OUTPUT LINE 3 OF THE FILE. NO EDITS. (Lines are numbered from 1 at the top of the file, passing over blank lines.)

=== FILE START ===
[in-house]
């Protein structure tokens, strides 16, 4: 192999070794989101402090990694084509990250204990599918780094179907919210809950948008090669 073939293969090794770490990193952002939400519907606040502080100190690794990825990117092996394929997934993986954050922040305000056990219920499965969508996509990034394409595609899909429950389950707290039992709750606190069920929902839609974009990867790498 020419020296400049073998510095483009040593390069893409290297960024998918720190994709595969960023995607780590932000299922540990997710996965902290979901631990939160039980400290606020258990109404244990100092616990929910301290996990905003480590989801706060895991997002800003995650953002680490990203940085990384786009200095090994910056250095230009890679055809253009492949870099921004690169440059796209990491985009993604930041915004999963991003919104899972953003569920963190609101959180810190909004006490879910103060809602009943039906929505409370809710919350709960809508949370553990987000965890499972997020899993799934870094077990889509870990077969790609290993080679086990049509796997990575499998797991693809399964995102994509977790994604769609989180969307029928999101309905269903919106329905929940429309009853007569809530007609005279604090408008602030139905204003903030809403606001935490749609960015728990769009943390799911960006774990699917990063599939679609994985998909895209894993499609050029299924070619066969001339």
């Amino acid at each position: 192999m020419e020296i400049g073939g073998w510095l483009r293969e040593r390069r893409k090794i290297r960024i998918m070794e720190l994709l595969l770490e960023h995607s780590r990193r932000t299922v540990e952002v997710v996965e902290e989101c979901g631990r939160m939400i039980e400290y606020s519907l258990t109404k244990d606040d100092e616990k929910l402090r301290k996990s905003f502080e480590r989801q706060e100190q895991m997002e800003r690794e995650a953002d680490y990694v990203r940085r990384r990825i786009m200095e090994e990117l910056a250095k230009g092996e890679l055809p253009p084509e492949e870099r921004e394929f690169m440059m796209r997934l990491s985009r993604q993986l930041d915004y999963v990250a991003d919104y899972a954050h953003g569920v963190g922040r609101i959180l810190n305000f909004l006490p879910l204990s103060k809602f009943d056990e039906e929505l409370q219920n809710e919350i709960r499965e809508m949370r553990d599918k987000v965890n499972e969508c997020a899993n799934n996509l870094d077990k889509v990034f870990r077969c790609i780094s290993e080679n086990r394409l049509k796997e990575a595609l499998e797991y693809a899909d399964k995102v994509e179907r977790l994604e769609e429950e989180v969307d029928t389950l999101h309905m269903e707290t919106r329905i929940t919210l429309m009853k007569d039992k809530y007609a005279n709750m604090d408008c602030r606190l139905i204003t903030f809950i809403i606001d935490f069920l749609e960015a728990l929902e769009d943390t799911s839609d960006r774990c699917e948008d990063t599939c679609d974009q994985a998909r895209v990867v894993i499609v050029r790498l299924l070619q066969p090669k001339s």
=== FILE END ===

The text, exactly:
């Amino acid at each position: 192999m020419e020296i400049g073939g073998w510095l483009r293969e040593r390069r893409k090794i290297r960024i998918m070794e720190l994709l595969l770490e960023h995607s780590r990193r932000t299922v540990e952002v997710v996965e902290e989101c979901g631990r939160m939400i039980e400290y606020s519907l258990t109404k244990d606040d100092e616990k929910l402090r301290k996990s905003f502080e480590r989801q706060e100190q895991m997002e800003r690794e995650a953002d680490y990694v990203r940085r990384r990825i786009m200095e090994e990117l910056a250095k230009g092996e890679l055809p253009p084509e492949e870099r921004e394929f690169m440059m796209r997934l990491s985009r993604q993986l930041d915004y999963v990250a991003d919104y899972a954050h953003g569920v963190g922040r609101i959180l810190n305000f909004l006490p879910l204990s103060k809602f009943d056990e039906e929505l409370q219920n809710e919350i709960r499965e809508m949370r553990d599918k987000v965890n499972e969508c997020a899993n799934n996509l870094d077990k889509v990034f870990r077969c790609i780094s290993e080679n086990r394409l049509k796997e990575a595609l499998e797991y693809a899909d399964k995102v994509e179907r977790l994604e769609e429950e989180v969307d029928t389950l999101h309905m269903e707290t919106r329905i929940t919210l429309m009853k007569d039992k809530y007609a005279n709750m604090d408008c602030r606190l139905i204003t903030f809950i809403i606001d935490f069920l749609e960015a728990l929902e769009d943390t799911s839609d960006r774990c699917e948008d990063t599939c679609d974009q994985a998909r895209v990867v894993i499609v050029r790498l299924l070619q066969p090669k001339s």